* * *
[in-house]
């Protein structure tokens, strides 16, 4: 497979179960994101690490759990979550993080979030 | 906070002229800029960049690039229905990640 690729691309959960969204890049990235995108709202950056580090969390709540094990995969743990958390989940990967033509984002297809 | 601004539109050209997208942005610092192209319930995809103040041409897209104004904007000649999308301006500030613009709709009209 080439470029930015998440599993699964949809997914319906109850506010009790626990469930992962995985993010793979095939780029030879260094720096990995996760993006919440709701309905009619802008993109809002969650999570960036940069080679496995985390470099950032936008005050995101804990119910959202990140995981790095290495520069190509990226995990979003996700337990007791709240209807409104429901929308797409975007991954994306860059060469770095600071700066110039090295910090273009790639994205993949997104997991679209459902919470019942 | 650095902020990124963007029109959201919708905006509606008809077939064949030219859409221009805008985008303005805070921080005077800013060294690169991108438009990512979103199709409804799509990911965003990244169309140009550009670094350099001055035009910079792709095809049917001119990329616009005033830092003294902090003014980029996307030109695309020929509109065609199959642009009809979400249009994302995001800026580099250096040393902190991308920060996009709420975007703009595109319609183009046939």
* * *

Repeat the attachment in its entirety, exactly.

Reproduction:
[in-house]
């Protein structure tokens, strides 16, 4: 497979179960994101690490759990979550993080979030 | 906070002229800029960049690039229905990640 690729691309959960969204890049990235995108709202950056580090969390709540094990995969743990958390989940990967033509984002297809 | 601004539109050209997208942005610092192209319930995809103040041409897209104004904007000649999308301006500030613009709709009209 080439470029930015998440599993699964949809997914319906109850506010009790626990469930992962995985993010793979095939780029030879260094720096990995996760993006919440709701309905009619802008993109809002969650999570960036940069080679496995985390470099950032936008005050995101804990119910959202990140995981790095290495520069190509990226995990979003996700337990007791709240209807409104429901929308797409975007991954994306860059060469770095600071700066110039090295910090273009790639994205993949997104997991679209459902919470019942 | 650095902020990124963007029109959201919708905006509606008809077939064949030219859409221009805008985008303005805070921080005077800013060294690169991108438009990512979103199709409804799509990911965003990244169309140009550009670094350099001055035009910079792709095809049917001119990329616009005033830092003294902090003014980029996307030109695309020929509109065609199959642009009809979400249009994302995001800026580099250096040393902190991308920060996009709420975007703009595109319609183009046939």